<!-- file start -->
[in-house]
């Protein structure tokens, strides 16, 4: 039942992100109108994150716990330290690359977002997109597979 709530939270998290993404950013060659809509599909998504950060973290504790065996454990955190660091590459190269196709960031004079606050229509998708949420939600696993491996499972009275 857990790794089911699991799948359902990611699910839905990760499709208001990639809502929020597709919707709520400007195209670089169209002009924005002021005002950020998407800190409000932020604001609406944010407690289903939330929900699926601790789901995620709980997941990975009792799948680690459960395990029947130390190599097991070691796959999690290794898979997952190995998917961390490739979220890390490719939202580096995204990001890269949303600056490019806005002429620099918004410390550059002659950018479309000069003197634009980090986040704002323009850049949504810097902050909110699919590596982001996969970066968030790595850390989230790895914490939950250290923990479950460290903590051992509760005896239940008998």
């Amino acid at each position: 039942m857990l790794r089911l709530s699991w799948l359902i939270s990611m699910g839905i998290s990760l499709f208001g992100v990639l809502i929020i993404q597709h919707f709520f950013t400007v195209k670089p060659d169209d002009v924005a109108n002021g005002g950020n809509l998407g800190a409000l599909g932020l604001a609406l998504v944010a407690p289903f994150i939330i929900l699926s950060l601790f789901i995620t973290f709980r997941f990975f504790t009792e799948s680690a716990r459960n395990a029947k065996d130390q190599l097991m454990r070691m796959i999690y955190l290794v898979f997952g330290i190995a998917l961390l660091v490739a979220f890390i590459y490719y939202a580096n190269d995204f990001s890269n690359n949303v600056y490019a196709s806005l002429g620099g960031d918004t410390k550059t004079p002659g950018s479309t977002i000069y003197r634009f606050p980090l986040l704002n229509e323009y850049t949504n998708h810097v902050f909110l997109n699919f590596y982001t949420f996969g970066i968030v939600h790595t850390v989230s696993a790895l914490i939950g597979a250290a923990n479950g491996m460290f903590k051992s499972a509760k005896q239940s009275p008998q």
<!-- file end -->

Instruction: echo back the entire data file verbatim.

[in-house]
């Protein structure tokens, strides 16, 4: 039942992100109108994150716990330290690359977002997109597979 709530939270998290993404950013060659809509599909998504950060973290504790065996454990955190660091590459190269196709960031004079606050229509998708949420939600696993491996499972009275 857990790794089911699991799948359902990611699910839905990760499709208001990639809502929020597709919707709520400007195209670089169209002009924005002021005002950020998407800190409000932020604001609406944010407690289903939330929900699926601790789901995620709980997941990975009792799948680690459960395990029947130390190599097991070691796959999690290794898979997952190995998917961390490739979220890390490719939202580096995204990001890269949303600056490019806005002429620099918004410390550059002659950018479309000069003197634009980090986040704002323009850049949504810097902050909110699919590596982001996969970066968030790595850390989230790895914490939950250290923990479950460290903590051992509760005896239940008998």
């Amino acid at each position: 039942m857990l790794r089911l709530s699991w799948l359902i939270s990611m699910g839905i998290s990760l499709f208001g992100v990639l809502i929020i993404q597709h919707f709520f950013t400007v195209k670089p060659d169209d002009v924005a109108n002021g005002g950020n809509l998407g800190a409000l599909g932020l604001a609406l998504v944010a407690p289903f994150i939330i929900l699926s950060l601790f789901i995620t973290f709980r997941f990975f504790t009792e799948s680690a716990r459960n395990a029947k065996d130390q190599l097991m454990r070691m796959i999690y955190l290794v898979f997952g330290i190995a998917l961390l660091v490739a979220f890390i590459y490719y939202a580096n190269d995204f990001s890269n690359n949303v600056y490019a196709s806005l002429g620099g960031d918004t410390k550059t004079p002659g950018s479309t977002i000069y003197r634009f606050p980090l986040l704002n229509e323009y850049t949504n998708h810097v902050f909110l997109n699919f590596y982001t949420f996969g970066i968030v939600h790595t850390v989230s696993a790895l914490i939950g597979a250290a923990n479950g491996m460290f903590k051992s499972a509760k005896q239940s009275p008998q």